Demonic01_coverDemonic #1 (Image Comics) – Demon taking over a person’s body and forcing them to kill or else. This is currently being done in two other series I can think of (Kill or Be Killed also by Image and out a short bit ago) and it’s being done better right now. It’s not that this is a bad comic, it’s just a plot we’ve seen before and there’s nothing that makes it really stand out yet. Overall: 7 Recommendation: Read

Transformers: More Than Meets the Eye #56 (IDW Publishing) – Sentinel Prime has a plan to wipe out the unpure Transformers and there’s Headmasters and Titans and Prowl and a traitor and… holy crap! This is an early chapter in the next Transformers epic and it’s an exciting start. Overall: 7.8 Recommendation: Read

Transformers: Till All Are One #3 (IDW Publishing) – Part political thriller. Part cop drama. This series is handling so many of the threads on Cybertron. Where’s Swindle’s body? How does Windblade deal with Starscream’s blackmail on her? That’s all being dealt with and add in action on top of it all. Solid series that’s dealing with a lot of plot threads that need to be addressed. Overall: 8.05 Recommendation: Read


I Hate Fairyland #8 (Image)**: Jeffrey “Chamba” Cruz guest-stars on art duties for a beat-’em-up inside a giant arcade game, aka the Tower of Battle. The fights go pretty well for our Gert – “Face Break! Gut Bomb! Ice-Cold Combo! Face Fatality!” – until she comes face to face with the final boss, Purty Pretty Princess, at which point Gert is indeed so fluffing fluffed. But not as badly fluffed as poor Duncan the Dragon… The energy of this book is sick and utterly contagious, like the very best Saturday morning cartoons. Overall: 8.5 Recommendation: Buy

Descender_14-1Descender #14 (Image)**: This issue’s focus is on Bandit, the robot dog who stays behind with Tim-21 in the abandoned mining colony. I love comics that are wordless or nearly, especially when they’re painted by Dustin Nguyen. So I was kind of disappointed when the story returned to the regular plot, which is moving pretty slowly while Jeff Lemire’s interest seems to lie elsewhere. Overall: 7 Recommendation: Read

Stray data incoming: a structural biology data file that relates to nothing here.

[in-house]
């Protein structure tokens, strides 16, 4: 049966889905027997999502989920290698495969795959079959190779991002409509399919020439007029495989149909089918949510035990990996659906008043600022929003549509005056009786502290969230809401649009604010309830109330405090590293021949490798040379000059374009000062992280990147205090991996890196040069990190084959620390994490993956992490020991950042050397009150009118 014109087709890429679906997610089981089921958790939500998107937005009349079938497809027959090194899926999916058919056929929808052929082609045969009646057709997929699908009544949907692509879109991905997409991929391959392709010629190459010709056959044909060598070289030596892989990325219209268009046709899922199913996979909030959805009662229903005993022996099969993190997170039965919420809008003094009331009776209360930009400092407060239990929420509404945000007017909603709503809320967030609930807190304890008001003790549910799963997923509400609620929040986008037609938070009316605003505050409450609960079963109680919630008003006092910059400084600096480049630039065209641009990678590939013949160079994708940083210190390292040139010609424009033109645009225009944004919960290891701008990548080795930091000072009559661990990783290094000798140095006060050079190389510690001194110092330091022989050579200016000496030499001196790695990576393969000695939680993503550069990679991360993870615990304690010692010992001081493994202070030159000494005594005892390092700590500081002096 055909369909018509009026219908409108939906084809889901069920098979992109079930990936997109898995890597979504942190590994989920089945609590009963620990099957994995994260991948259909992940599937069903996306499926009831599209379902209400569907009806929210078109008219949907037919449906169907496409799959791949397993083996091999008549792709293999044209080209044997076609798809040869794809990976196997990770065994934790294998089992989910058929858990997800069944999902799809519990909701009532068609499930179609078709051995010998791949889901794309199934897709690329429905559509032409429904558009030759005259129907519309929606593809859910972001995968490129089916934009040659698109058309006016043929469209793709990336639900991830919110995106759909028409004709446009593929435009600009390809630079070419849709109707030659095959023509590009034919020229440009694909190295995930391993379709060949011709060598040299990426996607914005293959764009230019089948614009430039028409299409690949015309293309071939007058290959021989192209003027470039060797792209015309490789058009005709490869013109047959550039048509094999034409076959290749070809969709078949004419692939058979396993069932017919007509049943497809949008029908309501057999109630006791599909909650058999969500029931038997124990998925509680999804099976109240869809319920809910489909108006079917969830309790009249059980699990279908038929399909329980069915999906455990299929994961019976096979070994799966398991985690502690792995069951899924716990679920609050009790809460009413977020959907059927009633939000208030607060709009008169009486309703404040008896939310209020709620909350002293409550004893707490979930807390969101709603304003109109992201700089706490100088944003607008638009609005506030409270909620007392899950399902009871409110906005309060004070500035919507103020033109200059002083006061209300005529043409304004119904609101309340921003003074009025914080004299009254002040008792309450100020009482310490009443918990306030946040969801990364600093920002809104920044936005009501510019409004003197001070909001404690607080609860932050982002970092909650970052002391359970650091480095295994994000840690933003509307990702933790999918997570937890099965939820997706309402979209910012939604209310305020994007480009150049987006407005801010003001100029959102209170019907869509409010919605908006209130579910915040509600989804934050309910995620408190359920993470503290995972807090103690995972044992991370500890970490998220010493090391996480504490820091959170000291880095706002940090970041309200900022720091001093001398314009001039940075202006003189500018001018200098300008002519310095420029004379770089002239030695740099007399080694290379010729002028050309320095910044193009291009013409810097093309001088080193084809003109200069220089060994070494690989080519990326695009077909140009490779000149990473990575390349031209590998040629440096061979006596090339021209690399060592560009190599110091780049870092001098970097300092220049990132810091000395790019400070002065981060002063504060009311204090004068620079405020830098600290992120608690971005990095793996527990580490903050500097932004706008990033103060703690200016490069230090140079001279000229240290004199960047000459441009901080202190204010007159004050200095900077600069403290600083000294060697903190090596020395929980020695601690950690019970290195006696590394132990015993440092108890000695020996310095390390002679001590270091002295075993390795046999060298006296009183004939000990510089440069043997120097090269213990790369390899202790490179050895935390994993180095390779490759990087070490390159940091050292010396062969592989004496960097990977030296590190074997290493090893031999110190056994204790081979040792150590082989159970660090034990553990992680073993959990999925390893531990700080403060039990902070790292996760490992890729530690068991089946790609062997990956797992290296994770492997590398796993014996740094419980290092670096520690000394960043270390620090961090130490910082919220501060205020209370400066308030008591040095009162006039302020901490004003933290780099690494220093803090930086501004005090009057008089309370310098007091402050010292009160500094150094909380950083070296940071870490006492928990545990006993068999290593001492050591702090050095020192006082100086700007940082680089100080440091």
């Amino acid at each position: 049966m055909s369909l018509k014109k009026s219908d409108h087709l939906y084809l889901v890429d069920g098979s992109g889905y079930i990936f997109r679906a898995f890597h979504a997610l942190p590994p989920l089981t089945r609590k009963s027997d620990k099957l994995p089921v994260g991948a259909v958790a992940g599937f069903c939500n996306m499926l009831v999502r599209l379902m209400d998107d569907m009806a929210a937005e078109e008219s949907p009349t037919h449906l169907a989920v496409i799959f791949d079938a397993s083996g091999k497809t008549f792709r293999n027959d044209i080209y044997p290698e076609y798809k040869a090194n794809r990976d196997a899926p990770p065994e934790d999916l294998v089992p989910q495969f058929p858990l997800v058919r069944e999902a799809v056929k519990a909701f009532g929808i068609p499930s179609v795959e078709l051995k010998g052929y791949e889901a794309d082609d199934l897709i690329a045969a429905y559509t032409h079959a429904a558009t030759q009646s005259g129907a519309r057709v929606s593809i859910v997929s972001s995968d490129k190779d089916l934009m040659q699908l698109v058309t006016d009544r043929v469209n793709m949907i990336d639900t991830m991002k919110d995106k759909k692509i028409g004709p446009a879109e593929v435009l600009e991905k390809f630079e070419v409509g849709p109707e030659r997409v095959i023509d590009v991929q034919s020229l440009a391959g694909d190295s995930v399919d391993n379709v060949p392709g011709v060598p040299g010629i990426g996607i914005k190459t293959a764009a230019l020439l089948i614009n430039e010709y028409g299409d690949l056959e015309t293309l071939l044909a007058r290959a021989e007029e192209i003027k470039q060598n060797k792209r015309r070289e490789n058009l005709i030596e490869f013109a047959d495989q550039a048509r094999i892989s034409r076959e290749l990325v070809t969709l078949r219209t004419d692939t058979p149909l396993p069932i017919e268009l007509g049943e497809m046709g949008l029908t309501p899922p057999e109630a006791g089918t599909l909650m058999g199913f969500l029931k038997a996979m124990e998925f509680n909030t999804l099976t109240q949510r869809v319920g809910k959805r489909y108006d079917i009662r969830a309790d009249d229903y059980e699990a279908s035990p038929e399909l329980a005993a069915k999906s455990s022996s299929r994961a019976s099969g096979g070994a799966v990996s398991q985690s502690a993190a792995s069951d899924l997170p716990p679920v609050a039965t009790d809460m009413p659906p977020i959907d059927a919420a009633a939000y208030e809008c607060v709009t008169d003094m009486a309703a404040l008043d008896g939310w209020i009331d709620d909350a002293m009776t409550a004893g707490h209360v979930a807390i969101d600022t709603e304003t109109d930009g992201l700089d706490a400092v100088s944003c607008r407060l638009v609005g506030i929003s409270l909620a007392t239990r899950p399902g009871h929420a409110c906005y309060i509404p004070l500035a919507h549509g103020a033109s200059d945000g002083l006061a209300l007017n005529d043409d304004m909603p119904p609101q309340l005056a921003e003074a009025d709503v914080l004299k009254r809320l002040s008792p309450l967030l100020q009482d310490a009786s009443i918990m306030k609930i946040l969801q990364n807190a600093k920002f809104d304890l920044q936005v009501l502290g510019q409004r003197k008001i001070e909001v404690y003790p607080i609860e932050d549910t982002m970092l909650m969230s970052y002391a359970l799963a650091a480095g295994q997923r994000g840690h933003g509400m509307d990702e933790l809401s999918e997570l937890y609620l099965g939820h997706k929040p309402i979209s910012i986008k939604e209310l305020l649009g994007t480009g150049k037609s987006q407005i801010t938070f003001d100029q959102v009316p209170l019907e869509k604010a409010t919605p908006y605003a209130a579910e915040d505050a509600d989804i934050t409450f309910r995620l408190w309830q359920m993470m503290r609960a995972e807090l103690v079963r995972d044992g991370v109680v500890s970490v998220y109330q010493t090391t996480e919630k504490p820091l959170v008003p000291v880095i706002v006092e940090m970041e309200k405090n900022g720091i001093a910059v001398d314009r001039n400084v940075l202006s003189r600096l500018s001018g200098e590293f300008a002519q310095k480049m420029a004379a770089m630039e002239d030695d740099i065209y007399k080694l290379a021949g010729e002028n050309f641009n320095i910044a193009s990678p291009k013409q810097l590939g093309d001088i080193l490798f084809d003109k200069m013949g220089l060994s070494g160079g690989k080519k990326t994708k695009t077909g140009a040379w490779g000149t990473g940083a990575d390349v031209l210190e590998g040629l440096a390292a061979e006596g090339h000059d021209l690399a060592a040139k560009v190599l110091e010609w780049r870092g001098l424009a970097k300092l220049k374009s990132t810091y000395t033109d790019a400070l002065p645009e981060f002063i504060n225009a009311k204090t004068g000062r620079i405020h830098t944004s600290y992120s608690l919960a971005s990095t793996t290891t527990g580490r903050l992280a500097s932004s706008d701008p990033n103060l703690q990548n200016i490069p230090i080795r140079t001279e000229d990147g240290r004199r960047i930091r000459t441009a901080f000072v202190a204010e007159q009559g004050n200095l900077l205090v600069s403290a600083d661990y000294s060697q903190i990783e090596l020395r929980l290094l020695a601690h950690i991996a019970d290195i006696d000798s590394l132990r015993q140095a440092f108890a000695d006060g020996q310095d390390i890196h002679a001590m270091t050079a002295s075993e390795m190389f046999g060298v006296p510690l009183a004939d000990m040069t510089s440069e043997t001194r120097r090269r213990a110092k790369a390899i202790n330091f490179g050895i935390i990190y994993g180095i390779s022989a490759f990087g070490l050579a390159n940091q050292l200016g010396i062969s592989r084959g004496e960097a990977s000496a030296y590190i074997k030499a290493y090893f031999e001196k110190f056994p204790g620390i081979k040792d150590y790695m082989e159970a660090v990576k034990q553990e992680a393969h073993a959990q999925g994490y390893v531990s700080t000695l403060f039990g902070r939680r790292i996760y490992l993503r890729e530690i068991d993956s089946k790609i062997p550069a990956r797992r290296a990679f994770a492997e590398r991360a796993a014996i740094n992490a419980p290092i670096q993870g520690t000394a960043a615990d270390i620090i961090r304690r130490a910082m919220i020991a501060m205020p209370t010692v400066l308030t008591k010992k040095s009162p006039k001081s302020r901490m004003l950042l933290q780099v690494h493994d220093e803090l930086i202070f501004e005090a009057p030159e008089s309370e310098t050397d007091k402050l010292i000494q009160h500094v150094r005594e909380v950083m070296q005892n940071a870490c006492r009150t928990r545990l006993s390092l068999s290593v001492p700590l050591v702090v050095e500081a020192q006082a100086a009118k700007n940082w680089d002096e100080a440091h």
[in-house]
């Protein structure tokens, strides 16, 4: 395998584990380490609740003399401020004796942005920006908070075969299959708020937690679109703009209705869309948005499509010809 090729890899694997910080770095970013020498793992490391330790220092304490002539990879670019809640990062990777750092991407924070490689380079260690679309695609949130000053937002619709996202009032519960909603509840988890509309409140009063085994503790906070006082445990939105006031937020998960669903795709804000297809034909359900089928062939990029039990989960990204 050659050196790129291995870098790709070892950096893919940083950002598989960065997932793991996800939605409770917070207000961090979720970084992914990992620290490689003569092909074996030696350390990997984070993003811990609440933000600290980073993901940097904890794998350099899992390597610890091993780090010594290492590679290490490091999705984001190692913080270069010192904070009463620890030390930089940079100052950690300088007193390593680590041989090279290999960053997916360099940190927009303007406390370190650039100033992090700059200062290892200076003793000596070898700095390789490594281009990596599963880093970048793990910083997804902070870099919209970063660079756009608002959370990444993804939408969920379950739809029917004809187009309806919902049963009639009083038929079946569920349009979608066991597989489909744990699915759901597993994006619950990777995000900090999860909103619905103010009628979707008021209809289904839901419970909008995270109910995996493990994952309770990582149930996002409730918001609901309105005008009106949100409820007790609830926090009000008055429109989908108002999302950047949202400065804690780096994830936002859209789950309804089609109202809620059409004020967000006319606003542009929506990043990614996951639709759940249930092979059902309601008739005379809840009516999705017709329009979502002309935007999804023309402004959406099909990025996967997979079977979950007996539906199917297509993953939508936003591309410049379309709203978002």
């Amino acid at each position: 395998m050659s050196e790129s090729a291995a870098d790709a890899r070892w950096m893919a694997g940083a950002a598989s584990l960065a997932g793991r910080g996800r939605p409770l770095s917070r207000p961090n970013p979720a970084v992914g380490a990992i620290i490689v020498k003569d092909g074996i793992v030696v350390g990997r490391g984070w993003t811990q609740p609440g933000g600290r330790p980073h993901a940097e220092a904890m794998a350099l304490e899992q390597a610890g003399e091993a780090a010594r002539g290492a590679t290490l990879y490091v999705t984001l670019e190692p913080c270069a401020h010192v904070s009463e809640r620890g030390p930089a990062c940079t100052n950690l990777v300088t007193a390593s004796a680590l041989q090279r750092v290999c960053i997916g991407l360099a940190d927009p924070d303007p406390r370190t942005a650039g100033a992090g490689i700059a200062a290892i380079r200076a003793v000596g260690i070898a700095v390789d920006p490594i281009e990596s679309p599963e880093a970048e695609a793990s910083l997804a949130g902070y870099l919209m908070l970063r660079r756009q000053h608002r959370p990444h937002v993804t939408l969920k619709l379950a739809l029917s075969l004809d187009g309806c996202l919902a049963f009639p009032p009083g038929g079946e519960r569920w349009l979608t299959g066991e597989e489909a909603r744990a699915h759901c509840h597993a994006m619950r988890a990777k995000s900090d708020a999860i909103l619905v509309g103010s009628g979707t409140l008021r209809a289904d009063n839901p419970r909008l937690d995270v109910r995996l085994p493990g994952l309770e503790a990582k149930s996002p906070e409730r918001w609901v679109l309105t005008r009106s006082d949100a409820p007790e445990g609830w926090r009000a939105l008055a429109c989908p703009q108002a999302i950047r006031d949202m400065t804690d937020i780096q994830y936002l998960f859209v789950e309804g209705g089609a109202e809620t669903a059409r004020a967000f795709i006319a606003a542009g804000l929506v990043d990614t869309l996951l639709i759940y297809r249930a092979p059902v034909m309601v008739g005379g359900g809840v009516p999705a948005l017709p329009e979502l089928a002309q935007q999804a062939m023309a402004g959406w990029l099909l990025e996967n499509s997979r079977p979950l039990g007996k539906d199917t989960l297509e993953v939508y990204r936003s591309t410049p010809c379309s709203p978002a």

Black Hammer #2 (Dark Horse)**: And speaking of Jeff Lemire, here he focuses on Golden Gail, who turns out to be kind of a reverse Captain Marvel – instead of a kid who turns into a super-powered adult, when Gail speaks the magic word she turns into a super-powered kid. Lemire touches on the joys and frustrations of that situation for a girl growing into a woman – but never really does more than touch on it, as there is plot business to take care of. And that plot is just not that convincing to me – we drop the entire search for Black Hammer entirely, for one thing. So Lemire’s scripting for me is also about joys and frustrations. But anytime DC wants to let him write Shazam!… Dean Ormston’s art very nicely moves between Golden Age super-heroics and the everyday glumness of the farm and the town. Overall: 7 Recommendation: Read

Ryan C

SSQUAD_Cv1_OOvarSuicide Squad #1 (DC)*: Rob Williams cranks out a pretty decent little script here that does a better job introducing the characters in rapid-fire succession than the largely forgettable “Rebirth” special did, and sends ’em on a solid mission that seems like it will make for pretty fun reading. Nice backup story featuring Deadshot that lays the groundwork for everything you need to know about him in just a handful of pages, as well. Unfortunately, the art on both strips is substandard WildStorm-esque nonsense from Jim Lee as Jason Fabok, respectively, that looks horrendously outdated. Overall: 6 Recommendation: Read

The Hunt #2 (Image/Shadowline)**: Colin Lorimer’s ultra-moody and atmospheric Irish horror tale continues to deliver the goods with a second installment that successfully advances all the meticulous groundwork laid in the first. Strong characterization, superb dialogue, and best of all deliciously dark artwork all combine to make for another highly memorable issue. Overall: 8.5 Recommendation: Buy

Batman #5 (DC)*: Not sure what my pull list would even look like without “Batman” on it, but if this keeps up, I’ll be finding out sooner rather than later. Tom King delivers another sub-par chapter in a poorly conceived arc that features Alfred playing dress-up as Batman on the first few pages and, believe it or not, only gets worse from there. David Finch is joined by a veritable army of inkers this time out, but none of them can elevate his lifeless, dull artwork, and speaking of lifeless and dull, one of Gotham City’s two new “heroes” dies this time out, and you won’t even give a shit. About the only thing interesting going on here is the foreshadowing that King drops over the last two pages, but even then, he’s been doing a ton of that over in “The Vision,” and with considerably more success. This title has devolved from merely “lackluster” to actively “lousy” in less than two months. Overall: 2 Recommendation: Pass

Tales From The Darkside #3 (IDW)*: The first issue of this mini-series was an undeniably effective self-contained horror story, but shifting gears into a multi-part tale seems to have been a step in the wrong direction, as this second segment of this current three-issue story feels like pure padding that barely advances the narrative about a guy who’s manifesting his darkest thoughts into the “real” world at all. Not sure how much of the blame for that lies with Joe Hill’s original script and how much is the fault of “adapter” Michael Benedetto, but hey — at least you can’t ague with Gabriel Rodriguez’s always-stunning art. It’s not enough to justify shelling out $3.99 for an insubstantial read, though. Overall: 4. Recommendation: Pass.